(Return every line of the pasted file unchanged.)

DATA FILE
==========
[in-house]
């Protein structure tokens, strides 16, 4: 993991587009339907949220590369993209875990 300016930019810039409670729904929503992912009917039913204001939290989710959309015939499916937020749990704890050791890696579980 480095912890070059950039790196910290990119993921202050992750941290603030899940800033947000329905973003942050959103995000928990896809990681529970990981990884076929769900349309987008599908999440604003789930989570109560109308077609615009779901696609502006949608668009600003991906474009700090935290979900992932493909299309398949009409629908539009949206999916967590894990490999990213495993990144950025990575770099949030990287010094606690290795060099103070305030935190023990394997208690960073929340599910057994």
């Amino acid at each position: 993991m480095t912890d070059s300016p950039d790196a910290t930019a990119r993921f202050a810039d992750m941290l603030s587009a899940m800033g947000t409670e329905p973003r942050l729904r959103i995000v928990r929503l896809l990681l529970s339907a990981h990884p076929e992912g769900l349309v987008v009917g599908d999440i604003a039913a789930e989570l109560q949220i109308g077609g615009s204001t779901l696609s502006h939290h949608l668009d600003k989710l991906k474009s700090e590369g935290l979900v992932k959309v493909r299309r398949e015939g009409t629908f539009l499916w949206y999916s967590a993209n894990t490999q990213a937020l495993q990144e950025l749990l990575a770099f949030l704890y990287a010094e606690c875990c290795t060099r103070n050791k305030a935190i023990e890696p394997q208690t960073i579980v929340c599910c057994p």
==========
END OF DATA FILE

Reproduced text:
[in-house]
């Protein structure tokens, strides 16, 4: 993991587009339907949220590369993209875990 300016930019810039409670729904929503992912009917039913204001939290989710959309015939499916937020749990704890050791890696579980 480095912890070059950039790196910290990119993921202050992750941290603030899940800033947000329905973003942050959103995000928990896809990681529970990981990884076929769900349309987008599908999440604003789930989570109560109308077609615009779901696609502006949608668009600003991906474009700090935290979900992932493909299309398949009409629908539009949206999916967590894990490999990213495993990144950025990575770099949030990287010094606690290795060099103070305030935190023990394997208690960073929340599910057994």
């Amino acid at each position: 993991m480095t912890d070059s300016p950039d790196a910290t930019a990119r993921f202050a810039d992750m941290l603030s587009a899940m800033g947000t409670e329905p973003r942050l729904r959103i995000v928990r929503l896809l990681l529970s339907a990981h990884p076929e992912g769900l349309v987008v009917g599908d999440i604003a039913a789930e989570l109560q949220i109308g077609g615009s204001t779901l696609s502006h939290h949608l668009d600003k989710l991906k474009s700090e590369g935290l979900v992932k959309v493909r299309r398949e015939g009409t629908f539009l499916w949206y999916s967590a993209n894990t490999q990213a937020l495993q990144e950025l749990l990575a770099f949030l704890y990287a010094e606690c875990c290795t060099r103070n050791k305030a935190i023990e890696p394997q208690t960073i579980v929340c599910c057994p």